As I wrote above it depends on a number of variables.  One variable is your income level, both now and in the future.  Many people will experience their highest income levels and tax rates prior to retirement, with both decreasing after retirement.  In that sense, deductions during higher income periods may be more valuable than tax-free benefits during periods of lower income.  Another variable is the tax code.  If tax rates, in general, are lower during your retirement than they were before your retirement, then the tax-free benefit of the RIRA is diluted and could even be counterproductive.  Given that many people expect tax rates to go up from here, this may not be a concern.

Then there are your other moving parts to consider.  For example, if you’ve already reached your 401(k) contribution limits for the year, you may not receive any additional upfront tax benefits for a TIRA.  So in that case, it could make sense to capture the future benefits of the RIRA (assuming you qualify).   And then there are also advanced considerations like estate planning issues.   For example, if your objective is to leave the money to your heirs, you should know that the TIRA has required minimum distributions (RMD) at age 70.5 but the RIRA does not.  The lack of RMD helps preserve tax benefits and can maximize the value of your bequest.  Also, the tax treatment of TIRA and RIRA may be different for heirs, is that something you care about?  The answers to these questions can be personal and subjective.

The Bottom Line

Clearly, there are many variables to consider and so the answer of whether to use a Roth or not isn’t a simple “yes” or “no.”  It’s important to recognize that many of the variables affecting the RIRA outcome are beyond our control (i.e. tax rates, investment performance, and so forth), so there is a speculative element.  With that in mind, the safest choice is often a balanced one.  Contributing to a mix of different accounts is a prudent approach that will help you avoid having all your money in the wrong place at the wrong time (which is the worst possible outcome).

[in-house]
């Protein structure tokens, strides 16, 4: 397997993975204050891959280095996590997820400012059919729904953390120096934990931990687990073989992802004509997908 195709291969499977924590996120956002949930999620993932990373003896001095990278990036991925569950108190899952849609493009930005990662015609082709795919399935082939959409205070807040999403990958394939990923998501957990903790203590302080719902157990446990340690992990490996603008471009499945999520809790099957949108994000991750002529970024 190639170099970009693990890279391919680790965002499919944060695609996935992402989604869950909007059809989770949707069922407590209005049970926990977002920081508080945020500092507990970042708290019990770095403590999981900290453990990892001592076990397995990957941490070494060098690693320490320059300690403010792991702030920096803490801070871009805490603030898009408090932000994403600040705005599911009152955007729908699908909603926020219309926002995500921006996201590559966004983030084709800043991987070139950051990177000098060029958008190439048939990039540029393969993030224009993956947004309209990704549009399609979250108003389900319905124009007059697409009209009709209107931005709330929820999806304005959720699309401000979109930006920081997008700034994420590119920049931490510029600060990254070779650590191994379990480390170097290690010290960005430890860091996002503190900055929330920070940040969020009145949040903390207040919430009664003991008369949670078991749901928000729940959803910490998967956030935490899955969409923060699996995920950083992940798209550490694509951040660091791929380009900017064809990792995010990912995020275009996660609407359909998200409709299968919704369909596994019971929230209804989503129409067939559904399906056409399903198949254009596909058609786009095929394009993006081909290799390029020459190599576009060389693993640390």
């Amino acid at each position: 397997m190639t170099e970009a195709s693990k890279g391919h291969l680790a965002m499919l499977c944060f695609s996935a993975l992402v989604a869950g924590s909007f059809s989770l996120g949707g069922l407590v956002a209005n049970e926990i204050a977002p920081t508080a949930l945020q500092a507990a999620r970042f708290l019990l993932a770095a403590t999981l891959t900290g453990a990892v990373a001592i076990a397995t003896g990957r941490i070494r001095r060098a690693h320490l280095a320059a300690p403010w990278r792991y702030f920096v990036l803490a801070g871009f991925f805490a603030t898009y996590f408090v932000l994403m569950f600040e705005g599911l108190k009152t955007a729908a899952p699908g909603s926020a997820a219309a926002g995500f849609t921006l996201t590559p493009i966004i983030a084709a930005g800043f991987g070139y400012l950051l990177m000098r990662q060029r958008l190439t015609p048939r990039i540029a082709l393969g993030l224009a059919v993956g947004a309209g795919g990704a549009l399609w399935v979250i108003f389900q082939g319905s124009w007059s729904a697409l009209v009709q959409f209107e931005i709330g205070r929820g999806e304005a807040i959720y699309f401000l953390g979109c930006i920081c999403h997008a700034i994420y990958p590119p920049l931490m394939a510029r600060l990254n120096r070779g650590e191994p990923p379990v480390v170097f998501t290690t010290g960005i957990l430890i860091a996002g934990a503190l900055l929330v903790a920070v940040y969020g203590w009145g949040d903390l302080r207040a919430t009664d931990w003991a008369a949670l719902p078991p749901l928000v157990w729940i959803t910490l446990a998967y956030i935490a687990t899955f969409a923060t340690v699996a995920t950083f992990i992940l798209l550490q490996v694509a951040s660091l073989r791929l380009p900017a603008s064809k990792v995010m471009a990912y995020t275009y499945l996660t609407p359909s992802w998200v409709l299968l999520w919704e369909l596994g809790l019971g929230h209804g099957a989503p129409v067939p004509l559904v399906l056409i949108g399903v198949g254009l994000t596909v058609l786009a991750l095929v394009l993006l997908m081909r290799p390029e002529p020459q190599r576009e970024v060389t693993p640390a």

If you don’t know where to start, we’d recommend beginning with a financial plan.  Instead of looking at the RIRA decision in isolation, it makes sense to consider all of your different moving financial parts and to identify which strategies, when combined, will produce the optimal overall outcome for your goals and needs. To that end,  BCM is here to help, so feel free to reach out with any questions or needs.

Victor K Lai, CFA

This blog is for informational purposes only. Nothing on this blog represents advice. Investing is inherently risky and involves the potential for loss. Victor Lai does not own any of the securities referenced in this posting. Clients of Bellwether Capital Management LLC may own shares of the securities referenced in this posting.